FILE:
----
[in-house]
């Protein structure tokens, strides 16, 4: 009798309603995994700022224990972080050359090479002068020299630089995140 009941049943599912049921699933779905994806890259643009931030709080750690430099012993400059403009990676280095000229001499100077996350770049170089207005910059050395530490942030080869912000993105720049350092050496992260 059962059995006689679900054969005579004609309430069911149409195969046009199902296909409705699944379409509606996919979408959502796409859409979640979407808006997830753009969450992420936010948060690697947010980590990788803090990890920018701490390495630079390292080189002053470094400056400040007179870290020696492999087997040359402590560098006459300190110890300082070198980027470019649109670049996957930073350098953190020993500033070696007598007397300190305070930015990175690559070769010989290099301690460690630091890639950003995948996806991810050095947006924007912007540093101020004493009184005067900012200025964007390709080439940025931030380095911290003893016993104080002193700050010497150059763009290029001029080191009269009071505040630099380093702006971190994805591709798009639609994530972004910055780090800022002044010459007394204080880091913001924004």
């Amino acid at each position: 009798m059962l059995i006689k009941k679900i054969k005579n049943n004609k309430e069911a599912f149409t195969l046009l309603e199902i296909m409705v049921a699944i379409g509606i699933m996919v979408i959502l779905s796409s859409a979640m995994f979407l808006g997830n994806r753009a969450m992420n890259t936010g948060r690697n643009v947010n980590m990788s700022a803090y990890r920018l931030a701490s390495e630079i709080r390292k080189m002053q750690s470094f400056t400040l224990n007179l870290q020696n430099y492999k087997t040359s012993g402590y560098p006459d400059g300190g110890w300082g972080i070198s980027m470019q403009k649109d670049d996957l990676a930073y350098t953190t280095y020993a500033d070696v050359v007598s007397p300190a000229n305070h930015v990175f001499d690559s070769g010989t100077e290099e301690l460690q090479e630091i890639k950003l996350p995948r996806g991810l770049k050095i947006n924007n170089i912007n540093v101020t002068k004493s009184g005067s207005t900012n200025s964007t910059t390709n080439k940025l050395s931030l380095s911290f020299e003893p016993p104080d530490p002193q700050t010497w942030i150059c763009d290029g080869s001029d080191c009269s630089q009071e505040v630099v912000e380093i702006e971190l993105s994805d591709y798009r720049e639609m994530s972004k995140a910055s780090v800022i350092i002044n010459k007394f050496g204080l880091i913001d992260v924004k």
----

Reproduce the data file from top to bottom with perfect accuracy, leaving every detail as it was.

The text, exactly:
[in-house]
């Protein structure tokens, strides 16, 4: 009798309603995994700022224990972080050359090479002068020299630089995140 009941049943599912049921699933779905994806890259643009931030709080750690430099012993400059403009990676280095000229001499100077996350770049170089207005910059050395530490942030080869912000993105720049350092050496992260 059962059995006689679900054969005579004609309430069911149409195969046009199902296909409705699944379409509606996919979408959502796409859409979640979407808006997830753009969450992420936010948060690697947010980590990788803090990890920018701490390495630079390292080189002053470094400056400040007179870290020696492999087997040359402590560098006459300190110890300082070198980027470019649109670049996957930073350098953190020993500033070696007598007397300190305070930015990175690559070769010989290099301690460690630091890639950003995948996806991810050095947006924007912007540093101020004493009184005067900012200025964007390709080439940025931030380095911290003893016993104080002193700050010497150059763009290029001029080191009269009071505040630099380093702006971190994805591709798009639609994530972004910055780090800022002044010459007394204080880091913001924004």
């Amino acid at each position: 009798m059962l059995i006689k009941k679900i054969k005579n049943n004609k309430e069911a599912f149409t195969l046009l309603e199902i296909m409705v049921a699944i379409g509606i699933m996919v979408i959502l779905s796409s859409a979640m995994f979407l808006g997830n994806r753009a969450m992420n890259t936010g948060r690697n643009v947010n980590m990788s700022a803090y990890r920018l931030a701490s390495e630079i709080r390292k080189m002053q750690s470094f400056t400040l224990n007179l870290q020696n430099y492999k087997t040359s012993g402590y560098p006459d400059g300190g110890w300082g972080i070198s980027m470019q403009k649109d670049d996957l990676a930073y350098t953190t280095y020993a500033d070696v050359v007598s007397p300190a000229n305070h930015v990175f001499d690559s070769g010989t100077e290099e301690l460690q090479e630091i890639k950003l996350p995948r996806g991810l770049k050095i947006n924007n170089i912007n540093v101020t002068k004493s009184g005067s207005t900012n200025s964007t910059t390709n080439k940025l050395s931030l380095s911290f020299e003893p016993p104080d530490p002193q700050t010497w942030i150059c763009d290029g080869s001029d080191c009269s630089q009071e505040v630099v912000e380093i702006e971190l993105s994805d591709y798009r720049e639609m994530s972004k995140a910055s780090v800022i350092i002044n010459k007394f050496g204080l880091i913001d992260v924004k």